I can think of numberless males, from Bonnard to Callahan, who have photographed their lovers and spouses, but I am having trouble finding parallel examples among my sister photographers. The act of looking appraisingly at a man, making eye contact on the street, asking to photograph him, studying his body, has always been a brazen venture for a woman, though, for a man, these acts are commonplace, even expected.
I like to make people a little uncomfortable. It encourages them to examine who they are and why they think the way they do.
I?m so worried that I?m going to perfect [my] technique someday. I have to say it?s unfortunate how many of my pictures do depend upon some technical error.
Looking through my long photographic and literary relationship with my own native soil I can perceive a definite kinship with those fake-lorish bards wailing away about their place-pain.
The fundamental thing about my personality is that I think I'm an imposter.
Though I made my share of mistakes, as all parents do, I was devoted to my kids. I walked them to school every morning and walked back to pick them up at 3.
You can tell a good ruined lens, right from the get-go.... That?s the kind of lens I'm looking for.
As far back as 1901 mile Zola telegraphed the threat of this relatively new medium, remarking that you cannot claim to have really seen something until you have photographed it. What Zola perhaps also knew or intuited was that once photographed, whatever you had ?really seen? would never be seen by the eye of memory again. It would forever be cut from the continuum of being, a mere sliver, a slight, translucent paring from the fat life of time; elegiac, one-dimensional, immediately assuming the amber quality of nostalgia: an instantaneous memento mori. Photography would seem to preserve our past and make it invulnerable to the distortions of repeated memorial superimpositions, but I think that is a fallacy: photographs supplant and corrupt the past, all the while creating their own memories. As I held my childhood pictures in my hands, in the tenderness of my ?remembering,? I also knew that with each photograph I was forgetting.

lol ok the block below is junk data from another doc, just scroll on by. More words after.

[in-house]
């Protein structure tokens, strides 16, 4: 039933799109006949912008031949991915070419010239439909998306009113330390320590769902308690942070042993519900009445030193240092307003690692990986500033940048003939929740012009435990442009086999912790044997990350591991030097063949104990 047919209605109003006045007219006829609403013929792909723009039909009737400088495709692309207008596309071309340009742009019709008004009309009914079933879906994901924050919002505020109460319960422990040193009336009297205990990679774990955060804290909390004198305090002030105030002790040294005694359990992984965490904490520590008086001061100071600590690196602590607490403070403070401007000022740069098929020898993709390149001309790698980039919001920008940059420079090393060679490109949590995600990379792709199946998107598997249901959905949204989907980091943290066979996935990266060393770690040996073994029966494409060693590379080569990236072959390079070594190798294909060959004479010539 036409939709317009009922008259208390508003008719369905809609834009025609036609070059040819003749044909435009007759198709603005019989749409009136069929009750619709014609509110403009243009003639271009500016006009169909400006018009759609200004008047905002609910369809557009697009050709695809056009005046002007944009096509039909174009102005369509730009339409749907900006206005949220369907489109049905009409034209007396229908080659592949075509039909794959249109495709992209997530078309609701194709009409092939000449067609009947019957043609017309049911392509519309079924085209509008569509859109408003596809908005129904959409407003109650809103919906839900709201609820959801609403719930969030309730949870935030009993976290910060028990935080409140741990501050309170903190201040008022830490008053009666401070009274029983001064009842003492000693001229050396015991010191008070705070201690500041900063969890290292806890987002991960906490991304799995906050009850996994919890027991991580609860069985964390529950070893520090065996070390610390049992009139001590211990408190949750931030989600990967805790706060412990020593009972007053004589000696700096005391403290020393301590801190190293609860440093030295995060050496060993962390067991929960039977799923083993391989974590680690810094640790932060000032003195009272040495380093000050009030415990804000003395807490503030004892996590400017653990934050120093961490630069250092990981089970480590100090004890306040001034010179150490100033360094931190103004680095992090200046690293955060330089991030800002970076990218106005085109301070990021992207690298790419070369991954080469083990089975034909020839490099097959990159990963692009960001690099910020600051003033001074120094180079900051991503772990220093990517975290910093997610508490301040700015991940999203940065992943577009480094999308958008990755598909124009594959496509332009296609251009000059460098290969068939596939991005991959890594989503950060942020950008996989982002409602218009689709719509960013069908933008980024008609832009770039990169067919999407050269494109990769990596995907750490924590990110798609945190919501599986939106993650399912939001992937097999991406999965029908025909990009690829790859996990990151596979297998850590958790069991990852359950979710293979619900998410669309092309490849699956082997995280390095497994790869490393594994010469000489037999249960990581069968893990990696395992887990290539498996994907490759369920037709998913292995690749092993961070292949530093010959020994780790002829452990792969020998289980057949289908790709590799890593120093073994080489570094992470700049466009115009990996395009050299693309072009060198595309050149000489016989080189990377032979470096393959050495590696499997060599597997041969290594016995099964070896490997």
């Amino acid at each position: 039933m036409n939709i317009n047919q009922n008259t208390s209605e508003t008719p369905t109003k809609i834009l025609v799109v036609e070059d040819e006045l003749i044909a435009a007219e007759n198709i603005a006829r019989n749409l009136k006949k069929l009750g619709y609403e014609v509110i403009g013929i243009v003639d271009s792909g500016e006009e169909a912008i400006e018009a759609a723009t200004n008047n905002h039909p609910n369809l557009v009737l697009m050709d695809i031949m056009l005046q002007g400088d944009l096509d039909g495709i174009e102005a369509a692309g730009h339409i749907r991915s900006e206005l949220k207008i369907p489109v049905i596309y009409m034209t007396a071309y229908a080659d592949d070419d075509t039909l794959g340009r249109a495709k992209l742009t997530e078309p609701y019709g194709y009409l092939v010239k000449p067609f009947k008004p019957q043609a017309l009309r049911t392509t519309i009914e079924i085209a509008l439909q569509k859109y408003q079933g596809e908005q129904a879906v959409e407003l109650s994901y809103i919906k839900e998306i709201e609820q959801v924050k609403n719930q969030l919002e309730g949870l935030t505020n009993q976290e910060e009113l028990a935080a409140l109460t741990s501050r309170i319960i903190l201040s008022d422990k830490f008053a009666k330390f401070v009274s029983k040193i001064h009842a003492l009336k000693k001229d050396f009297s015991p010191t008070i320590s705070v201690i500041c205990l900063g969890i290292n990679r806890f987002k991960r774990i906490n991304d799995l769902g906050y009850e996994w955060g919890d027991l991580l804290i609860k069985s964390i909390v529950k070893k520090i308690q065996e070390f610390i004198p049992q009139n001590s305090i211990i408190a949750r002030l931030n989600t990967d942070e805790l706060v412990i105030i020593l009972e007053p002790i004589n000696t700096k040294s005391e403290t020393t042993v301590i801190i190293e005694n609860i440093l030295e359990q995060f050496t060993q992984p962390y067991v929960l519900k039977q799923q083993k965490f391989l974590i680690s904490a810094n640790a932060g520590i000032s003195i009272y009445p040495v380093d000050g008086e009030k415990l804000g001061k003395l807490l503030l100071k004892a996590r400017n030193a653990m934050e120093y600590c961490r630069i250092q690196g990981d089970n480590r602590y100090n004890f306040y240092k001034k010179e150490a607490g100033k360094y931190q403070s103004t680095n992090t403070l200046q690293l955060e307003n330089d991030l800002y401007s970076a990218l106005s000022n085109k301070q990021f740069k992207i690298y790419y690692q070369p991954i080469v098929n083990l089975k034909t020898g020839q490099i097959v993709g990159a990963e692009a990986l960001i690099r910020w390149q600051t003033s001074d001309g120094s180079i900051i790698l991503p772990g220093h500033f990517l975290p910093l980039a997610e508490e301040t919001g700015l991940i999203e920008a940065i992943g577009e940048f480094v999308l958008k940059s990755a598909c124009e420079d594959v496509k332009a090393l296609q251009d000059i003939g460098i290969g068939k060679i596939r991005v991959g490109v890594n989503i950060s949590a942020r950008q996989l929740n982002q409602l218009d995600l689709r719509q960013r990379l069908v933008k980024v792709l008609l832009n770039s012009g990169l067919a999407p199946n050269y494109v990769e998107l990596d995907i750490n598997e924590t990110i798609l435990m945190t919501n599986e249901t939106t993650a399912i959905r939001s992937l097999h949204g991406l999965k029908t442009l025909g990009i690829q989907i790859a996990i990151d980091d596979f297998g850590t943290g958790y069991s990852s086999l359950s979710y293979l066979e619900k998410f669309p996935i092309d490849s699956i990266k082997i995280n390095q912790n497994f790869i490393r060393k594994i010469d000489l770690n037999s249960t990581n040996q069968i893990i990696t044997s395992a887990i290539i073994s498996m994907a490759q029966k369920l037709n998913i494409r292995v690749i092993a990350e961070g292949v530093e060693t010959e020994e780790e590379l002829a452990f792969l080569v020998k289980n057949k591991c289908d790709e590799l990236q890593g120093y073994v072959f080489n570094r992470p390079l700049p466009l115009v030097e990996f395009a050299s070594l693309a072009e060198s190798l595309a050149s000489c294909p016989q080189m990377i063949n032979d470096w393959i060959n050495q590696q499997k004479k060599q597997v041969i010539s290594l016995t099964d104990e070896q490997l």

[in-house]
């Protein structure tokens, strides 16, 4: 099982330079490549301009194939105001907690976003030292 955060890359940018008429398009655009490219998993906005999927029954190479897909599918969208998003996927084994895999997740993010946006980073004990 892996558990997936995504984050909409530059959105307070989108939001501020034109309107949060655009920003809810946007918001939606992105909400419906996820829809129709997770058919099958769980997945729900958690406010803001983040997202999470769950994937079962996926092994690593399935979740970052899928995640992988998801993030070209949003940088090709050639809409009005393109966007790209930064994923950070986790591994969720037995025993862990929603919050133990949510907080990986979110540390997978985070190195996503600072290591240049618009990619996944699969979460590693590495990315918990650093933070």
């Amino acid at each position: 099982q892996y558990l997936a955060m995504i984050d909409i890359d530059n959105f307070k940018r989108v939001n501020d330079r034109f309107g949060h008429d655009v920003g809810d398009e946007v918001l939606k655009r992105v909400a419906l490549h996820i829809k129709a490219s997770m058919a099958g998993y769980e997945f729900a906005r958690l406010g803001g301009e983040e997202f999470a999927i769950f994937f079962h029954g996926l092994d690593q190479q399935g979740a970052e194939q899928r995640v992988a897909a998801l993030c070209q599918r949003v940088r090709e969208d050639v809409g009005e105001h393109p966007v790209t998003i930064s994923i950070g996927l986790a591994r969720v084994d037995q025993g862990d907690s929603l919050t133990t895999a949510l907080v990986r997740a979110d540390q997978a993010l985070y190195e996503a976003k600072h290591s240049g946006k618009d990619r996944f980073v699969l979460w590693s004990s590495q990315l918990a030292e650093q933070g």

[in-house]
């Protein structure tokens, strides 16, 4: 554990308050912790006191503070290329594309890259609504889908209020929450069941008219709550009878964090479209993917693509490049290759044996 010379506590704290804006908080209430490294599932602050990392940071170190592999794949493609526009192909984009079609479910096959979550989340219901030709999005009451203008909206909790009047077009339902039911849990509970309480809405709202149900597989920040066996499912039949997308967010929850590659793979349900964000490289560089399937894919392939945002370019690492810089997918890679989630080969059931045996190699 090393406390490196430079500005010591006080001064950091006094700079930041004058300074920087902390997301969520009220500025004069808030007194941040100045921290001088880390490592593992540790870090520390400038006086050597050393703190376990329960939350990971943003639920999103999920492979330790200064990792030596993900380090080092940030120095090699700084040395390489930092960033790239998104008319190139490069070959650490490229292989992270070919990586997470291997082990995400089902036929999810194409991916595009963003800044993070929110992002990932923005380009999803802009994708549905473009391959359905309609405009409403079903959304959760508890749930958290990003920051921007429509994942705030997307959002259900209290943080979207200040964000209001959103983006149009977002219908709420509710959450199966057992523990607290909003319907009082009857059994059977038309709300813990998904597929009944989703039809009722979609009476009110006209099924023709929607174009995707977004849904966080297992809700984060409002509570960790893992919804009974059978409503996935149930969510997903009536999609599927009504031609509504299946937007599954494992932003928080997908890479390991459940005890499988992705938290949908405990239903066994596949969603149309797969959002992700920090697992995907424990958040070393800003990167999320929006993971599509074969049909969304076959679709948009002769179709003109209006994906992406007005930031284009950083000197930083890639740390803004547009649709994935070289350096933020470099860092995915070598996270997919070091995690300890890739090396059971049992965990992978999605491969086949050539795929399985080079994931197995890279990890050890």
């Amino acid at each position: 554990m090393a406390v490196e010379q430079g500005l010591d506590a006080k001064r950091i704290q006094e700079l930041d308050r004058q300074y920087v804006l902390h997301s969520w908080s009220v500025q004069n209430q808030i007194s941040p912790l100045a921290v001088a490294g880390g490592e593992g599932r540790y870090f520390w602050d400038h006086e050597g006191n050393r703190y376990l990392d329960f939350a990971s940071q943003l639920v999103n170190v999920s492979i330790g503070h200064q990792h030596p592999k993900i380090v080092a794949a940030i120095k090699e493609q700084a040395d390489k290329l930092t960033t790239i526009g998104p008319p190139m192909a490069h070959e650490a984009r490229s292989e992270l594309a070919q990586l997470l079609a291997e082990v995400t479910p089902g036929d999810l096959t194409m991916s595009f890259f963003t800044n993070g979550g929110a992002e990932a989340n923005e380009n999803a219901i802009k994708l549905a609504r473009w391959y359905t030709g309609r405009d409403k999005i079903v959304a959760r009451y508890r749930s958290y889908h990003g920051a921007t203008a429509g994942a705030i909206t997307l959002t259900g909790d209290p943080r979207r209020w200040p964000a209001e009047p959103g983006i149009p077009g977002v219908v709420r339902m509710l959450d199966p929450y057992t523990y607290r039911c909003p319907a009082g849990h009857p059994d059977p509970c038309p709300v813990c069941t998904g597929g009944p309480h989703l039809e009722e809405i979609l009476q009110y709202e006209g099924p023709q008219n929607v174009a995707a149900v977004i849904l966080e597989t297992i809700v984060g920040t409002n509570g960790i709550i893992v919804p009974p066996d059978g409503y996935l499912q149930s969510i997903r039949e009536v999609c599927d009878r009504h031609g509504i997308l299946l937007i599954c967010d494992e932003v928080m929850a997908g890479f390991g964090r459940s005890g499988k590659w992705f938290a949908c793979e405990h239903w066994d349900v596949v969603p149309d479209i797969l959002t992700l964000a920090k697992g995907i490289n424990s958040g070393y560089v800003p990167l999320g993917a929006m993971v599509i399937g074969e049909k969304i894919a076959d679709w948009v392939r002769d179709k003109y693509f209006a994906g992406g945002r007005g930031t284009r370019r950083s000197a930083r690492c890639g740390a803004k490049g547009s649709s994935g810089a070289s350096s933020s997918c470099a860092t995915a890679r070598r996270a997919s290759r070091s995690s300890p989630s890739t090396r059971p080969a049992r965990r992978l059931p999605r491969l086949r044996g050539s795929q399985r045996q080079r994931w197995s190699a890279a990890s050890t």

I chose photography over writing. I had to make a living.
I never read about photography.
If I could be said to have any kind of aesthetic, it?s sort of a magpie aesthetic?I just go and pick up whatever is around. If you think about it, the children were there, so I took pictures of my children. It?s not that I?m interested in children that much or photographing them?it?s just that they were there?
Luck, aesthetic luck included, is just the ability to exploit accidents.
The hardest part is setting the camera on the tripod, or making the decision to bring the camera out of the car, or just raising the camera to your face, believing, by those actions, that whatever you find before you, whatever you find there, is going to be good.
Time, memory, loss and love are my main artistic concerns, but time, among all of them, becomes the determinant.
You have to just go on. It's sort of like a bird flying into a plate glass window. And then you just sort of pick yourself up, shake yourself off, and check for anything broken, and go back to work.
As for me, I see both beauty and the dark side of the things; the loveliness of cornfields and full sails, but the ruin as the well. And I see them at the same time, and chary of that ecstasy. The Japanese have a phrase for this dual perception: mono no aware. It means beauty tinged with sadness, for there cannot be any real beauty without the indolic whiff of decay. For me, living is the same thing as dying, and loving is the same thing as losing, and this does not make me a madwoman; I believe it can make me better at living, and better at loving, and, just possibly, better at seeing.
I couldn't be Susan Sontag. I'm not very good with abstract thought. I always just take to the emotional core of me. Sally Mann Good, Me, Thought Weeks go by, and I don't talk to another living soul. Sally Mann Soul, Living, Talk I taught up in Maine a couple of times and wasn't able to take a single picture. All that blue sky! Ugh. Sparkling clear air, just terrible. I couldn't do it.
I remember when the family album came out, people would just knock on our door because they thought they knew us, and that, of course, is one of the great hazards.
If I take enough pictures, I'm going to get a good one, and I know not to stop at a bad one.
Maintaining the dignity of my subjects has grown to be, over the years, an imperative in my work, both in the taking of the pictures and in their presentation.
The postmortem readjustment is one that many of us have had to make when our parents die. The parental door against which we have spent a lifetime pushing finally gives way, and we lurch forward, unprepared and disbelieving, into the rest of our lives.
To be able to take my pictures, I have to look, all the time, at the people and places I care about. And I must do so with both ardor and cool appraisal, with the passions of eye and heart, but in that ardent heart there must also be a splinter of ice.
You lost the remembrance of pain through inflicting it.
At the age of 16, my father's father dropped dead of a heart attack. And I think it changed the course of his life, and he became fascinated with death. He then became a medical doctor and obviously fought death tooth and nail for his patients.
I couldn't deal with a normal life.